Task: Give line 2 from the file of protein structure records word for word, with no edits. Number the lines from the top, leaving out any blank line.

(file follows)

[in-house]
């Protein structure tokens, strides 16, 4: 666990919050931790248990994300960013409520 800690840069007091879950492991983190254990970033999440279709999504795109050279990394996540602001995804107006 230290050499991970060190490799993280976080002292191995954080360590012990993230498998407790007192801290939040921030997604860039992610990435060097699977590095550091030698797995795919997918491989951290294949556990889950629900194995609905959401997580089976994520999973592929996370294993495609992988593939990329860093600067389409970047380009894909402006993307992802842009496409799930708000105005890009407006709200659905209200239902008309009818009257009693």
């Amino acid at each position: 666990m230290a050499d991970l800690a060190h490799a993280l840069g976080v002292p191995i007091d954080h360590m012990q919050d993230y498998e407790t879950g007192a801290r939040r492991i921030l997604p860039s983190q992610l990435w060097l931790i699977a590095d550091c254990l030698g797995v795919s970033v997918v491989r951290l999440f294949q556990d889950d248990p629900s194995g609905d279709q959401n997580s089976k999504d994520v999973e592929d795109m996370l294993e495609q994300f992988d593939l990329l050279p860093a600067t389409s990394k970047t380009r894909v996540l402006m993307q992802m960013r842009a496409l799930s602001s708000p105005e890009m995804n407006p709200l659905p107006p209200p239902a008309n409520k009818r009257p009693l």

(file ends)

């Protein structure tokens, strides 16, 4: 666990919050931790248990994300960013409520 800690840069007091879950492991983190254990970033999440279709999504795109050279990394996540602001995804107006 230290050499991970060190490799993280976080002292191995954080360590012990993230498998407790007192801290939040921030997604860039992610990435060097699977590095550091030698797995795919997918491989951290294949556990889950629900194995609905959401997580089976994520999973592929996370294993495609992988593939990329860093600067389409970047380009894909402006993307992802842009496409799930708000105005890009407006709200659905209200239902008309009818009257009693």